25 June 2014

An end-of-row terraced workman's cottage, south of Brussels. Nothing special, I hear you say. A two-up two-down house in the countryside. But, have a look at the funny triangular shape next to it...
 ... turns out that it is the remnant of a castle which once stood there! (Print by Harrewyn, Castella et praetoria nobilium Brabantiae, 1694.) And that remnant makes the house absolutely charming.
The small house was built in the 19th century, partly using the stone rubble of the ruin: see the wall to the left and far right. The stripped inside reveals several alterations over time. The interesting features of the house are the many levels, six in total (!) and the many small, irregular, rectangular window openings everywhere. Some of them are bricked up at the moment.
At the back the house is a typical Belgian 'koterie' with several outhouses and a 1980s extension which deprives most of the original ground floor rooms of direct daylight.


The triangular shape visible in the first photo is drawn in black here. The coloured-in walls are the remains of the castle and the triangle is thought to be one of the corner towers. In the photo above the white wall jutting out at the back is probably built on the foundations of another wall visible in the top right  hand corner of this plan. All very interesting! (Plan by Pays of 12 May 1978.)
Old walls, openings and flights of stairs... The brown beams are part of the aluminium roof structure extension at the back.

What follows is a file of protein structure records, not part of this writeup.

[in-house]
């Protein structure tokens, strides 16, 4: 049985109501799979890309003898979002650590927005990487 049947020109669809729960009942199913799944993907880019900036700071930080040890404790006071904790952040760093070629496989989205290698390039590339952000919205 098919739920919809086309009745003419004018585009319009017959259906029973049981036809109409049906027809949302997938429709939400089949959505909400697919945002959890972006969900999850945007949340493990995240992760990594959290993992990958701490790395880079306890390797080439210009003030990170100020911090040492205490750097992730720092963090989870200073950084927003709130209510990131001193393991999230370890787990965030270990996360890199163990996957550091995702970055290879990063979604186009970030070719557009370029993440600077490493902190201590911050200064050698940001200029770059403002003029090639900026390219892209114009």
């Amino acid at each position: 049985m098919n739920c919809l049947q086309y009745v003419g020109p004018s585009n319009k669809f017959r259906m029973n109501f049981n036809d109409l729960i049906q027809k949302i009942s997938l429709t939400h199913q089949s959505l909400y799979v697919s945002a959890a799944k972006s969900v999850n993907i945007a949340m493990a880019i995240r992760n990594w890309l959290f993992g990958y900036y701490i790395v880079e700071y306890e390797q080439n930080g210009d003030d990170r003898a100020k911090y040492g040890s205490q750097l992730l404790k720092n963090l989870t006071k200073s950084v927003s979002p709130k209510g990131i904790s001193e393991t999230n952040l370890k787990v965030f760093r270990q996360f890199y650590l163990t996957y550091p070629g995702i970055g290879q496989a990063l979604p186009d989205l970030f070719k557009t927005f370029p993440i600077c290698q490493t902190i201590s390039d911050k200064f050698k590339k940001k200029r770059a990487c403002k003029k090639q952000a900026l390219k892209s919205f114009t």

I was asked to help redesign the place to make it fit for the 21st century whilst retaining as much as possible the old structure of the house.

My proposal is three-pronged: i) to replace the rectangular extension with a triangular one that will allow direct light into the ground floor again; ii) to make use of all the window openings; and iii) to retain the lay-out of the inside of the old house.

The roof is designed in such a way that the presently bricked up window at the back can be opened up again. Windows in the new extension are in keeping with the windows in the rest of the house, except the one at the far end which is full height one, allowing an uninterrupted from the raised floor at the front of the house towards the garden at the back.
A section of the ground floor of the house. To the left is the existing front of the house, to the right is the new extension. The ground floor is on three levels with 60 cm difference between each level. It makes for an absolutely charming and unusual effect.

The ground floor rooms are each between 15 and 20 m2. Other levels in the house are a cellar and two bedroom floors.

This house is an absolute charmer!

   

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